Warnings: Emotional aftermath of rape.
Now complete, 21 parts total, 45,300 words.
Winter in London
Sometimes I even wonder if after all he is simply not so brilliant as we have both allowed ourselves to believe. Where are those extraordinary powers of his, that superhuman agility of perception that has dazzled me so often? My friend, the data is before you. You have not seen certain items of my clothing in weeks. A shirt and waistcoat laundered quite two days before the usual time, remain unaccountably unworn in my wardrobe. Other garments still have been destroyed. Why is this? I seek my room at odd times, when the effort of maintaining normal behaviour in front of you becomes exhausting. I have given up harassing you about your seven percent solution or your morphine, as I am no longer innocent of chemical assistance myself. I will leave your favourite poisons well alone, though I confess the appeal is less unfathomable to me than it once was. But I have had to purchase a small bottle of chloral, as sleep is now as precious to me as it is unreliable. I am sure there is more. When did these changes occur? What do you make of them? Apparently nothing.
You see but you do not observe.
* * *
I do not know why I should write as if I wished my friend to discover what I am at such pains to conceal from him. But in honesty, I feel as if I betray myself a thousand ways every instant, whenever I leave the house I expect the dullest of my fellow citizens to detect exactly what has occurred by the merest glance at me. To live with the world’s only consulting detective, a man who can unravel an entire life from the seam of a glove or a scuff on a boot, and watch him continue in apparent ignorance of an event whose memory, do what I will, has taken such inexorable possession of my mind -- it is like living on a knife edge.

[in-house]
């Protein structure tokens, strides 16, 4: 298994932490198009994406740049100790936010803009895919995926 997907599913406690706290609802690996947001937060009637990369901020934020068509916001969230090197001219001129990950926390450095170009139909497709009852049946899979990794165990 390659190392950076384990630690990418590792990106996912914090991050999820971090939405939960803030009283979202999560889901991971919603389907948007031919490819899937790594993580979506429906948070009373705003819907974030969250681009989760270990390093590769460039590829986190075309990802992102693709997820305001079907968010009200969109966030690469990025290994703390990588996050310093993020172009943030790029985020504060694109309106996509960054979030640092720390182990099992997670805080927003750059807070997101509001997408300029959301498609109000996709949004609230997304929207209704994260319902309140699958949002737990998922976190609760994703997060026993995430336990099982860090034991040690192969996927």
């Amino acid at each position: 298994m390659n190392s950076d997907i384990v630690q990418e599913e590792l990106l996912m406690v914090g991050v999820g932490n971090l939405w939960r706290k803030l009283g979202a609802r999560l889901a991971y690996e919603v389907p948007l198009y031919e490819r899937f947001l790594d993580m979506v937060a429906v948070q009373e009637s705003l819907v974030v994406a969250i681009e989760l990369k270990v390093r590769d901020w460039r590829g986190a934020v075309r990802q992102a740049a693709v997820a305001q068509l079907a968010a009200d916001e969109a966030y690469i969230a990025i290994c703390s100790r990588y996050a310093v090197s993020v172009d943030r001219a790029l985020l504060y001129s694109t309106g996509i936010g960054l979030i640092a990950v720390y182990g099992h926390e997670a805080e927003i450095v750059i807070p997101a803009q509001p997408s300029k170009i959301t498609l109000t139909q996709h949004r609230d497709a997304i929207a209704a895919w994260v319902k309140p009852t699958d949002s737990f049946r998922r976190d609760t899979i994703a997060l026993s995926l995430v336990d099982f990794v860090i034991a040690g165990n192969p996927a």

Or it is like living in a strange echoing mist in which everything lacks its proper form and nothing is quite real.
I am no actor, as he is. Or I thought I was not. I think I have never been anything but a frank and straightforward person. He sometimes praises me for that, sometimes laughs at me. But somehow each morning, after lying for some time quite weak with dread at the day’s approach, I get up, breakfast with my friend and I listen to his talk; I work on my notes, and all through the day I can hear my own voice, as if from far off - acclaiming him, scolding him, laughing at him - running on as if nothing were amiss. Perhaps it is not so strange, for certainly I do not know how else I should act, or what I should do.
He picks idly at the small wound left on his face and I tell him to stop or it will scar. I do not tell him what it means to me that it should not.
I do not wish him to know what happened while he was bleeding and insensible on that marble floor. But that I should be capable of deceiving him, and he not be capable of cutting the deception at a stroke – sometimes I think I recognise neither one of us.
* * *
It has been snowing again. We cannot seem to get these rooms warm. The cold gnaws on my shoulder and numbs my fingers. Sherlock Holmes lies stretched as close to the fire as he can get like a great lazy cat, and yet even then, even when I am trying not to look at him I notice him shiver.
* * *
There is another interpretation, of course. It may be that he does know, and is too disgusted or too uncomprehending to speak of it. Well, that is much my own view of the matter, so I could hardly be surprised.